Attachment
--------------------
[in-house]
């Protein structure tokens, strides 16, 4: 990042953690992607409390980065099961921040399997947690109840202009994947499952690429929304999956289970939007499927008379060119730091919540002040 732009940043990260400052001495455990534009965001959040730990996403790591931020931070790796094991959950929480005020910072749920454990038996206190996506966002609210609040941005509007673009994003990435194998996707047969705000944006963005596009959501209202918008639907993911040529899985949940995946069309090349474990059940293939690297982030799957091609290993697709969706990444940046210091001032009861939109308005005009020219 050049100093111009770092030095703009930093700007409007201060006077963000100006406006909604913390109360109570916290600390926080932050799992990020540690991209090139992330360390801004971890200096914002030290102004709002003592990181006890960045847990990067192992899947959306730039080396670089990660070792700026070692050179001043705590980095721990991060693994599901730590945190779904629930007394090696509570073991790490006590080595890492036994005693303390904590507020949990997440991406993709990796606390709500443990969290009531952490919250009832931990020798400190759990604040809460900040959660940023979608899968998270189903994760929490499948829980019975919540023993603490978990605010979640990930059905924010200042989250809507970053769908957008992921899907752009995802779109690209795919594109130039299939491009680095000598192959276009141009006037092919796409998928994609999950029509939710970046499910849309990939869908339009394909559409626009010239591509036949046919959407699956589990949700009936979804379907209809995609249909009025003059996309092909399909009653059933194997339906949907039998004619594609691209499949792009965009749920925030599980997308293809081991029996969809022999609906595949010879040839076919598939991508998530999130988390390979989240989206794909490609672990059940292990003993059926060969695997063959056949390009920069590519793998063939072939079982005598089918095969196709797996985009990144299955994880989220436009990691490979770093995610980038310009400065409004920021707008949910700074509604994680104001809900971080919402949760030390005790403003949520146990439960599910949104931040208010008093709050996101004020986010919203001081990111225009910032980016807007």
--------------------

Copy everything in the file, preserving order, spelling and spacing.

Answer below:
[in-house]
């Protein structure tokens, strides 16, 4: 990042953690992607409390980065099961921040399997947690109840202009994947499952690429929304999956289970939007499927008379060119730091919540002040 732009940043990260400052001495455990534009965001959040730990996403790591931020931070790796094991959950929480005020910072749920454990038996206190996506966002609210609040941005509007673009994003990435194998996707047969705000944006963005596009959501209202918008639907993911040529899985949940995946069309090349474990059940293939690297982030799957091609290993697709969706990444940046210091001032009861939109308005005009020219 050049100093111009770092030095703009930093700007409007201060006077963000100006406006909604913390109360109570916290600390926080932050799992990020540690991209090139992330360390801004971890200096914002030290102004709002003592990181006890960045847990990067192992899947959306730039080396670089990660070792700026070692050179001043705590980095721990991060693994599901730590945190779904629930007394090696509570073991790490006590080595890492036994005693303390904590507020949990997440991406993709990796606390709500443990969290009531952490919250009832931990020798400190759990604040809460900040959660940023979608899968998270189903994760929490499948829980019975919540023993603490978990605010979640990930059905924010200042989250809507970053769908957008992921899907752009995802779109690209795919594109130039299939491009680095000598192959276009141009006037092919796409998928994609999950029509939710970046499910849309990939869908339009394909559409626009010239591509036949046919959407699956589990949700009936979804379907209809995609249909009025003059996309092909399909009653059933194997339906949907039998004619594609691209499949792009965009749920925030599980997308293809081991029996969809022999609906595949010879040839076919598939991508998530999130988390390979989240989206794909490609672990059940292990003993059926060969695997063959056949390009920069590519793998063939072939079982005598089918095969196709797996985009990144299955994880989220436009990691490979770093995610980038310009400065409004920021707008949910700074509604994680104001809900971080919402949760030390005790403003949520146990439960599910949104931040208010008093709050996101004020986010919203001081990111225009910032980016807007």